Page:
Merkel pledges 0 million loan for troubled Jordan

AMMAN, Jordan (AP) — German Chancellor Angela Merkel on Thursday promised a 0 million loan to troubled...

Eurozone gets deal to pave way for end to Greece's bailout

LUXEMBOURG (AP) — Eurozone nations agreed on the final elements of a plan to get Greece out of its...

Trump jabbed first, and now world hits back in trade fight

WASHINGTON (AP) — The United States attacked first, imposing tariffs on steel and aluminum from around the...

By Julianne Malveaux, NNPA Columnist

You know their names – Eric Garner, Michael Brown, Tamir Rice – because these African American men were unarmed and killed by “law enforcement” officers. Their names have been part of a litany invoked when police shootings are discussed. Their deaths have been part of the impetus for the Black Lives Matter movement, especially because the police officers that killed these men (and a little boy) have paid no price for their murders.

You are far less likely to know about Rekia Boyd, shot by an off-duty police officer in Chicago. While the officer who killed Boyd was acquitted, her killing sparked few protests, and little national attention.

Kate Abbey-Lambertz of Huffington Post identified 15 women who were killed during police encounters when they were unarmed, including Tanisha Anderson (Cleveland), 7-year-old Aiyana Stanley-Jones (Detroit), and Yvette Smith (Bastrop, Texas). The killing of another woman, Miriam Carey, was especially egregious.

Carey, a dental hygienist, drove her car into a security checkpoint near the White House. The Secret Service fired multiple shots at Carey, killing her and putting her 13-month-old daughter at risk. Meanwhile, a White man scaled the White House fence without a shot fired. Another made it into the White House residence without encountering a gun. A few people protested Carey’s death, but the protests fizzled.

AlterNet and Clutch Magazine, online sources such as Huffington Post, reported on some of the unarmed Black women who were gunned down. Again, these killings were barely protested, and garnered no national attention. Little seems to have changed since Gloria Hull, Patricia Bell-Scott, and Barbara Smith wrote But Some of Us Are Brave: All the Women Are White, All the Blacks are Men. The book, written in 1993, addressed the invisibility of African American women. While the majority of the unarmed African Americans killed by police officers are men, about 20 percent of those killed are women.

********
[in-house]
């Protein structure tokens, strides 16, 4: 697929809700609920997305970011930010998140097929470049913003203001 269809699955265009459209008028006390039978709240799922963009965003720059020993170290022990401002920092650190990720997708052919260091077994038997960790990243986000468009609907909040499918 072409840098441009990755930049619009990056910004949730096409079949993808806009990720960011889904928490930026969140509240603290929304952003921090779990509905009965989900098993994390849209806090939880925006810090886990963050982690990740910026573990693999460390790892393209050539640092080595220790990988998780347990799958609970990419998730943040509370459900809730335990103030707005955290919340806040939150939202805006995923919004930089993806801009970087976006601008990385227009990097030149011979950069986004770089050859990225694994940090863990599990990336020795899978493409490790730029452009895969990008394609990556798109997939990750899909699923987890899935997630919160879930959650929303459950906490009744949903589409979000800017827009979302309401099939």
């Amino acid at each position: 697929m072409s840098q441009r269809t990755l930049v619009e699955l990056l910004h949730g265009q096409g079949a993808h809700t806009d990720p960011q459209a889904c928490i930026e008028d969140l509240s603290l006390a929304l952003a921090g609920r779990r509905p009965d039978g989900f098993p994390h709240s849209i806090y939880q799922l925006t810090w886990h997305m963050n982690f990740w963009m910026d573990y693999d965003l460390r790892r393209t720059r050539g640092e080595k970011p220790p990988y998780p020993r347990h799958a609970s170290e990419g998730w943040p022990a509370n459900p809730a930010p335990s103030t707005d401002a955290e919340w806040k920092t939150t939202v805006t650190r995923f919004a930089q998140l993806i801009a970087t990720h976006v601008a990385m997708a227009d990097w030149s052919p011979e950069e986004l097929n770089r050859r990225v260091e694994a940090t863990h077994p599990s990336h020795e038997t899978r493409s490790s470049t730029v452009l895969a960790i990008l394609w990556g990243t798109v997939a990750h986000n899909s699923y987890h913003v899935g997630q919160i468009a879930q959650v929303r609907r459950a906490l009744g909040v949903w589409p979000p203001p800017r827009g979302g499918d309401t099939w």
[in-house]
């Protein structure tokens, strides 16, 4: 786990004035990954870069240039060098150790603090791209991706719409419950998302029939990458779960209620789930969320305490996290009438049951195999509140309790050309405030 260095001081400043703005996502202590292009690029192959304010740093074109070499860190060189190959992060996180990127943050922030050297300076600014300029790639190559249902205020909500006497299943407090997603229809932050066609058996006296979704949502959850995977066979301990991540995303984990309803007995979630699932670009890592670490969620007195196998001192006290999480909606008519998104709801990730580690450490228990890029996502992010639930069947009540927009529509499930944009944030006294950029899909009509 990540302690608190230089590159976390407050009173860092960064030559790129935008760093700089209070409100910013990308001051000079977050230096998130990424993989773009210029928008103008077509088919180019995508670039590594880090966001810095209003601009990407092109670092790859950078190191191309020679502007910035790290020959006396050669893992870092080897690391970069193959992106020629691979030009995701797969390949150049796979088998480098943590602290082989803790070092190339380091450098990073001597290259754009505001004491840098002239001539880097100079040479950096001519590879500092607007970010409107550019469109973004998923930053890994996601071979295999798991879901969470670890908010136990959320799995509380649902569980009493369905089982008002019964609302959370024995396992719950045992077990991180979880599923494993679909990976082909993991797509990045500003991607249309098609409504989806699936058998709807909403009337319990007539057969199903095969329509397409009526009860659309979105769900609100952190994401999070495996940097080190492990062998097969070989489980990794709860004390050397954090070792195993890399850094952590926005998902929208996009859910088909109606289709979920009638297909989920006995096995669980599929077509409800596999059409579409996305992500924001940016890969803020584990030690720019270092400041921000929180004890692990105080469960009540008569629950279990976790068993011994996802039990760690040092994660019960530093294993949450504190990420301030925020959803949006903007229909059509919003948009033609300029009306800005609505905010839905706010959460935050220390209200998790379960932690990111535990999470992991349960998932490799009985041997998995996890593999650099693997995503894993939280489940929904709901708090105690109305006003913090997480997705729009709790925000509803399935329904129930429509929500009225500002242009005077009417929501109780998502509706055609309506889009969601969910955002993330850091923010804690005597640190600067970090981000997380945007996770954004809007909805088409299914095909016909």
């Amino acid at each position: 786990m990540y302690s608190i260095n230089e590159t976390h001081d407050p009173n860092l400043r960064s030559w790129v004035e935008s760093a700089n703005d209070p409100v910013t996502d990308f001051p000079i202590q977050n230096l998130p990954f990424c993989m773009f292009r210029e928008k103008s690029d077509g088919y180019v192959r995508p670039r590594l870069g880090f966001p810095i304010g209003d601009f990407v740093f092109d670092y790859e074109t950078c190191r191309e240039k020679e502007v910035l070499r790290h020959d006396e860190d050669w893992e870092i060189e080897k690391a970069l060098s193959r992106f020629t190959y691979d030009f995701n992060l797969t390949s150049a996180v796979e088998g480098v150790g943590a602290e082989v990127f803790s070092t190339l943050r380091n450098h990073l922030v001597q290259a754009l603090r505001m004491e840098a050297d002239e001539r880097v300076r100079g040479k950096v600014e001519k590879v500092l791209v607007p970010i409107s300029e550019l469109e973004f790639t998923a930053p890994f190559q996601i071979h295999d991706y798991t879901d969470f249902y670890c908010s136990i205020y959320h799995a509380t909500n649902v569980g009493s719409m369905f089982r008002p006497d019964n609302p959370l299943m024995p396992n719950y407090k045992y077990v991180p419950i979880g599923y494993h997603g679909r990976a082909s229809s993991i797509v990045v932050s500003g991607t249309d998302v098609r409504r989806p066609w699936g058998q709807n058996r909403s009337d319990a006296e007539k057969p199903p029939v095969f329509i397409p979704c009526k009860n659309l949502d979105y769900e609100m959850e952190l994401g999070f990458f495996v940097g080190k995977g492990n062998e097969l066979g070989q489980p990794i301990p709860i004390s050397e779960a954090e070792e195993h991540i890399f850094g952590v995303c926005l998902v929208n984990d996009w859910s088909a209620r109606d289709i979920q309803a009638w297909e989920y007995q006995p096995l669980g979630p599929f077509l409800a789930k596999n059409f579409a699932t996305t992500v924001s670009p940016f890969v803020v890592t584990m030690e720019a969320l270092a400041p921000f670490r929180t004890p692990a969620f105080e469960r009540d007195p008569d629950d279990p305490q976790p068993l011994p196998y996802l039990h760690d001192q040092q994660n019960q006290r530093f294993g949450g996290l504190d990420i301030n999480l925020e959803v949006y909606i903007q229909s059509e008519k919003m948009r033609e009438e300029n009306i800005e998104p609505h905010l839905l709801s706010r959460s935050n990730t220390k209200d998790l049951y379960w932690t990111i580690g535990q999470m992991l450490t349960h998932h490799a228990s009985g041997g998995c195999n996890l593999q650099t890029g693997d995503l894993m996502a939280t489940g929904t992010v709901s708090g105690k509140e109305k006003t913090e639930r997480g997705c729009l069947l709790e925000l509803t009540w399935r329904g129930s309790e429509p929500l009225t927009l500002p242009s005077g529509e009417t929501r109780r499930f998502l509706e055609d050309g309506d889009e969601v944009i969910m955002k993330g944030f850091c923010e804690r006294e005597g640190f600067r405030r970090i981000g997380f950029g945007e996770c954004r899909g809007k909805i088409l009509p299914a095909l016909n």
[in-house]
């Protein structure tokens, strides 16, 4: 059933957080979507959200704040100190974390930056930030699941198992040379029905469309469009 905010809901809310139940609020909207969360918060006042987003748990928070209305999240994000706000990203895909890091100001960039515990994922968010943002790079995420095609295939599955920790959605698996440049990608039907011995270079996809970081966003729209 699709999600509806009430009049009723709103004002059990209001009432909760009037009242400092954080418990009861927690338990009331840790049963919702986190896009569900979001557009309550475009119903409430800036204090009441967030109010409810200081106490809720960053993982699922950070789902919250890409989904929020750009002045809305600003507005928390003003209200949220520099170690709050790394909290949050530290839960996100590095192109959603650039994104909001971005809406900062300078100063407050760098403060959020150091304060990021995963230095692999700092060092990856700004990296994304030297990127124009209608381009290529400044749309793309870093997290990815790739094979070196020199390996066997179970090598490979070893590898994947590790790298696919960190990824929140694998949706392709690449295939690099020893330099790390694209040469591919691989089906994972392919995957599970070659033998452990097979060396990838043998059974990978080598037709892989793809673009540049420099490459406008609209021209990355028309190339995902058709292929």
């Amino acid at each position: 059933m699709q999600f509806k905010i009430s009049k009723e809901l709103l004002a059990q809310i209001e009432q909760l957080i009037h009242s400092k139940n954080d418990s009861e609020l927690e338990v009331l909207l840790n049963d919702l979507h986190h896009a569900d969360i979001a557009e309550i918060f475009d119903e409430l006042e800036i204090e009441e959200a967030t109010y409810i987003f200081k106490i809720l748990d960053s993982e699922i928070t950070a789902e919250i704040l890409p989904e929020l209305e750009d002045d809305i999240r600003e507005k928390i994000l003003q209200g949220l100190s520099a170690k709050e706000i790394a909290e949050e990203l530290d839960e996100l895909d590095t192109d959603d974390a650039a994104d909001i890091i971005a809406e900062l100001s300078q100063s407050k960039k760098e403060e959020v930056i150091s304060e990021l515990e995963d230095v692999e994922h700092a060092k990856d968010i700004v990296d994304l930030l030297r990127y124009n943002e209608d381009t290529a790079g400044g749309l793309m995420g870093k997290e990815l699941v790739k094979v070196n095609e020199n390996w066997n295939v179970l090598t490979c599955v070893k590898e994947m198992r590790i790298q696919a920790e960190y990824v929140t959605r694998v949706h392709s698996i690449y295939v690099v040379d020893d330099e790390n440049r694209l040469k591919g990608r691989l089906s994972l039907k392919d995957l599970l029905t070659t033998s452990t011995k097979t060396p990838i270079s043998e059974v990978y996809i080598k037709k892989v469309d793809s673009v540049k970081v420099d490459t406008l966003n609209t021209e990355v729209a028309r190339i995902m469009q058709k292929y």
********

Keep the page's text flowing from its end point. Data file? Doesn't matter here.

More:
The publicized killings of African American men have happened all too frequently in the past 12 months. Each killing strikes our collective community like a body blow, especially when officers are poorly trained, have records of brutality, and are acquitted. When the roll of recent killings is called, women may be absent because there has been little publicity about assaults against women in the past year. Based on the record, however, we know such assaults are likely to have happened.

Contemporary African American women are not the only ones who history has swallowed. Fannie Lou Hamer was beaten so many times, and so severely that she developed a blood clot and lost much of her sight in one eye. One kidney was injured and her entire body covered with welts and bruises. She never regained her health, yet when people call the roll of civil rights leaders and icons, her name is too often excluded. There is a historical precedent for the invisibility of African American women. Fannie Lou Hamer is but one of many women whose lives and sacrifices are often ignored.

Public policy also ignores the plight of African American women. President Obama’s “My Brother’s Keeper” initiative is well-meaning, but ignores the status of young African American women. While young Black women are more likely to go to college than young Black men, those who do not go to college face some of the same job challenges as men do. Young women can benefit from the same efforts that young men are offered through My Brother’s Keeper, such as mentorship and initiatives to develop pathways to education and employment.

Focusing on young Black women should not minimize efforts to improve the status of young Black men. There ought be no competition, but efforts for inclusion. The Black Lives Matter movement must recognize the killing of Black women as well as Black men. To do any less, to ignore the unarmed Black women who are shot, suggests that only Black men’s lives matter. Any African American who is shot and killed by police officers deserves our attention.

Both African American men and African American women have economic, psychological, and physical wounds because of the racism we experience. Our economic wounds manifest as higher unemployment rates and lower wages. Our health wounds are illustrated through the health disparities we experience, along with differences in life expectancies. Our psychological wounds include dysfunction in our organizations and relationships. We won’t have healthy and functional communities until we focus on healing wounds among all of us – Black men and Black women.

I’ve been impressed and excited by the Black Lives Matter movement and the young leadership that has emerged from it. This is a movement that, powerful as it is, would be so much stronger if it acknowledged that Black women’s lives also matter.

Julianne Malveaux is a Washington-based writer and economist. She can be reached at www.juliannemalveaux.com. 

Carpentry Professionals
Portland Community Policing
Calendar

Photo Gallery

Photos and slide shows of local events

Lents International Farmers Market
The Skanner Report

The Skanner Foundation Scholarships